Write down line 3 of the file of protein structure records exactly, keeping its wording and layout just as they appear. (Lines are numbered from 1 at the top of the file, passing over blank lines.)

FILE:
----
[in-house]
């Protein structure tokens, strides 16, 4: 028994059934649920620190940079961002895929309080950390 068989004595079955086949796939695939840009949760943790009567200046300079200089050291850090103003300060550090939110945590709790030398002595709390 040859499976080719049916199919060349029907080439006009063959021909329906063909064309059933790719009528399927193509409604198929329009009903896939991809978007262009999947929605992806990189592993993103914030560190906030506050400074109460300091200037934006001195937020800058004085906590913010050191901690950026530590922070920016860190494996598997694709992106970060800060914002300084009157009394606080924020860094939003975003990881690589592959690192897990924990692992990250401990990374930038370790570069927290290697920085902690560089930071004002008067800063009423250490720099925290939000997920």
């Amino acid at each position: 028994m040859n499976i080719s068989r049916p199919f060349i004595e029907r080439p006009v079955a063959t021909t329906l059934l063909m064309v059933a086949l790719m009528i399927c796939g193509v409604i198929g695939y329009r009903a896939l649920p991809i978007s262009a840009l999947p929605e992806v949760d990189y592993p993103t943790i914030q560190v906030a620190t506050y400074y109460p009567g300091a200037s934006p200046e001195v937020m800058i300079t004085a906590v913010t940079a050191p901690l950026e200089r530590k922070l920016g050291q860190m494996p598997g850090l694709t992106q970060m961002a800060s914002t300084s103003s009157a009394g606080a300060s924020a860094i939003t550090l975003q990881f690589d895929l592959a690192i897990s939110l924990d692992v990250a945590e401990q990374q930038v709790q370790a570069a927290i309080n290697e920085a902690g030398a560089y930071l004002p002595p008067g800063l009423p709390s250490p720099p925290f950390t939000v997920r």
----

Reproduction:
């Amino acid at each position: 028994m040859n499976i080719s068989r049916p199919f060349i004595e029907r080439p006009v079955a063959t021909t329906l059934l063909m064309v059933a086949l790719m009528i399927c796939g193509v409604i198929g695939y329009r009903a896939l649920p991809i978007s262009a840009l999947p929605e992806v949760d990189y592993p993103t943790i914030q560190v906030a620190t506050y400074y109460p009567g300091a200037s934006p200046e001195v937020m800058i300079t004085a906590v913010t940079a050191p901690l950026e200089r530590k922070l920016g050291q860190m494996p598997g850090l694709t992106q970060m961002a800060s914002t300084s103003s009157a009394g606080a300060s924020a860094i939003t550090l975003q990881f690589d895929l592959a690192i897990s939110l924990d692992v990250a945590e401990q990374q930038v709790q370790a570069a927290i309080n290697e920085a902690g030398a560089y930071l004002p002595p008067g800063l009423p709390s250490p720099p925290f950390t939000v997920r």